Newspaper article The Evening Standard (London, England)

ITV Is Sitting Pretty, but Problems Lurk

Newspaper article The Evening Standard (London, England)

ITV Is Sitting Pretty, but Problems Lurk

Article excerpt

Byline: Gideon Spanier

AS ITV's Adam Crozier prepares for his fifth annual meeting as chief executive next Wednesday, he can claim he deserves his PS8.4million pay and bonus. ITV has been on a golden run since the ex-Royal Mail boss joined in 2010 with a five-year "transformation" plan, after Michael Grade's exit in the recession.

Annual profits have nearly doubled to PS435 million during Crozier's tenure. The dividend has been restored and keeps rising. Net debt has been wiped out despite Crozier's buying a string of production firms including US reality TV company Leftfield for $360 million (PS212 million) today. And the share price is up nearly fourfold to almost 200p, valuing the company at PS7.5 billion.

"Adam has done very well in an absolutely straightforward 'how to manage a company' way," says ex-Channel 5 boss David Elstein.

Crozier's strategy has been to reduce reliance on advertising. He expanded programme-making arm ITV Studios, which sells shows to other broadcasters, and invested in online, niche pay-TV channels and gaming. But his arrival also coincided with an economic upturn and a renewed belief among advertisers that free-to-air TV works. No other UK commercial broadcaster can reach an audience of more than 10 million.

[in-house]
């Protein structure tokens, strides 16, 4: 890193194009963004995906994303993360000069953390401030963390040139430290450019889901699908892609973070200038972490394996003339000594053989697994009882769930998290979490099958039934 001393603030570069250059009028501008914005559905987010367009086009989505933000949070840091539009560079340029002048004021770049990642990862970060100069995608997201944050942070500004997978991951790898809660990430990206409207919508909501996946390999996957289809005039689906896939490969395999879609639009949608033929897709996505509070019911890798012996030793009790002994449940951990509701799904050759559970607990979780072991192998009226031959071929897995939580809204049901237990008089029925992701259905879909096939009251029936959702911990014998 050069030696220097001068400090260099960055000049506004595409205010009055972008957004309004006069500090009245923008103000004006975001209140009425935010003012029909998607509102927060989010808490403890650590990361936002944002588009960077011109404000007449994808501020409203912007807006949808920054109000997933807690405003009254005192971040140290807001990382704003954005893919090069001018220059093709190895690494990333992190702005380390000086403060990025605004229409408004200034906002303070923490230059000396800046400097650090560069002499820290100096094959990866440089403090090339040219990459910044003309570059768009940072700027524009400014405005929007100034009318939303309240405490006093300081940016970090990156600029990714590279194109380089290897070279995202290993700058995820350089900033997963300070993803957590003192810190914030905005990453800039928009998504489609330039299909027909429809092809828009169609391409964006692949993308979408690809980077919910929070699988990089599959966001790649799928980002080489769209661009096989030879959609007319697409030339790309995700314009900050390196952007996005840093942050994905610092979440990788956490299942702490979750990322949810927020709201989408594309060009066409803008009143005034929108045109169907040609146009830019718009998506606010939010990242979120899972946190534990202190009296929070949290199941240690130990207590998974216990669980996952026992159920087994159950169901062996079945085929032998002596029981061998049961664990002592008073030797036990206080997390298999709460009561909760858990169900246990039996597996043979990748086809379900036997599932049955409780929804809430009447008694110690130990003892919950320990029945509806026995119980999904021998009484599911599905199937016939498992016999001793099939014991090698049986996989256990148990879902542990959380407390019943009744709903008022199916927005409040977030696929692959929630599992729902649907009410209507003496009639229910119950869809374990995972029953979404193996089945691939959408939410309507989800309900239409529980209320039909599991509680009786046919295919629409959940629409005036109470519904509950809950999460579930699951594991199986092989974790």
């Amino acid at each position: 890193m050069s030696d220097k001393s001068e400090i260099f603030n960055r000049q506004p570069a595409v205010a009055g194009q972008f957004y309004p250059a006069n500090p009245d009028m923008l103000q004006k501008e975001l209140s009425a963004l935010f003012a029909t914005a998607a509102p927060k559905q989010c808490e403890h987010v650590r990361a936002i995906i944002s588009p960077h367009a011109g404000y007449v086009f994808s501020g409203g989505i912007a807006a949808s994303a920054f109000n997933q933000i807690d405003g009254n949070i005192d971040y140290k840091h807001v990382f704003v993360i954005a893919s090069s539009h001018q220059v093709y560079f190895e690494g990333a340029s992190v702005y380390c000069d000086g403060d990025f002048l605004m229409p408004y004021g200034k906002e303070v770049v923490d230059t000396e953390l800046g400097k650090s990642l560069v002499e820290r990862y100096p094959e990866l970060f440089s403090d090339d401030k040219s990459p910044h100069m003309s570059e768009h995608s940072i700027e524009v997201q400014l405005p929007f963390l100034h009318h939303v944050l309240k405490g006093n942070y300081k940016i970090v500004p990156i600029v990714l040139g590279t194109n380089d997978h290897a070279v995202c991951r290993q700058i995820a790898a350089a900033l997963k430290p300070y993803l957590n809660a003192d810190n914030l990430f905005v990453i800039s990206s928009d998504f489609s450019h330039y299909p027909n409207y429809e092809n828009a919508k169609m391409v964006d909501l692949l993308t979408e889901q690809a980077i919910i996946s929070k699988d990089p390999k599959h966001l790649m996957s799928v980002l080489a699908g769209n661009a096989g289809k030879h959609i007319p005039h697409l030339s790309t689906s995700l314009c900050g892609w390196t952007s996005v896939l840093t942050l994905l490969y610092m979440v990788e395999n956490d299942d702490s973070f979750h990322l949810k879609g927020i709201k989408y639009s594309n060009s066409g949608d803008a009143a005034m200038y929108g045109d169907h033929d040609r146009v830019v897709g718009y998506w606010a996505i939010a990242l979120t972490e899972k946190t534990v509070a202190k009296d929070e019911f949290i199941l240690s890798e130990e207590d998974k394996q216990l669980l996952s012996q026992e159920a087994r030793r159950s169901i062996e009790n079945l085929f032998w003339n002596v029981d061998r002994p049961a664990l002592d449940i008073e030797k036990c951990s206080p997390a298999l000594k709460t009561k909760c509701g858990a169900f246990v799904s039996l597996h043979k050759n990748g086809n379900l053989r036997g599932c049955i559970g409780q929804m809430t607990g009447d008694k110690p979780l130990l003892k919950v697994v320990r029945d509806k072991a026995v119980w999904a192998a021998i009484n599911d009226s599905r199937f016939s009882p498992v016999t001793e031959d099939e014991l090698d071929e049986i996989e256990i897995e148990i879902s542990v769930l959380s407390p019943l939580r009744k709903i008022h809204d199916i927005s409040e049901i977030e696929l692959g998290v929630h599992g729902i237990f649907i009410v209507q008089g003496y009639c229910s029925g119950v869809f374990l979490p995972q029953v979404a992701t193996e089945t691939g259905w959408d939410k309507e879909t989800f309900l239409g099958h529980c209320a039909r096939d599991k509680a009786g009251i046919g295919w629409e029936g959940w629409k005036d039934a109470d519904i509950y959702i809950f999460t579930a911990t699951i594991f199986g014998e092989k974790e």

On-screen success with dramas such as Downton Abbey, Broadchurch and Mr Selfridge has helped as Crozier wisely kept on creative supremo Peter Fincham. ITV's share of viewing rose last year for the first time in 10 years.

The toughest question Crozier and chairman Archie Norman are likely to face at the annual meeting is about breakfast programming. Good Morning Britain, which replaced failed GMTV successor Daybreak last week, has had mixed reviews. Even star signing Susanna Reid sounded apologetic yesterday during an 8.10am feature about a children's potty with a tablet-style TV touchscreen to keep a toddler happy.

Leaving aside jokes about ITV's need to appeal to younger viewers, investors should ask where The Only Way Is Essex broadcaster is heading next, as Crozier's five-year plan nears its end.

Analysts at Barclays, Berenberg and Investec have all suggested ITV looks "fully valued". …

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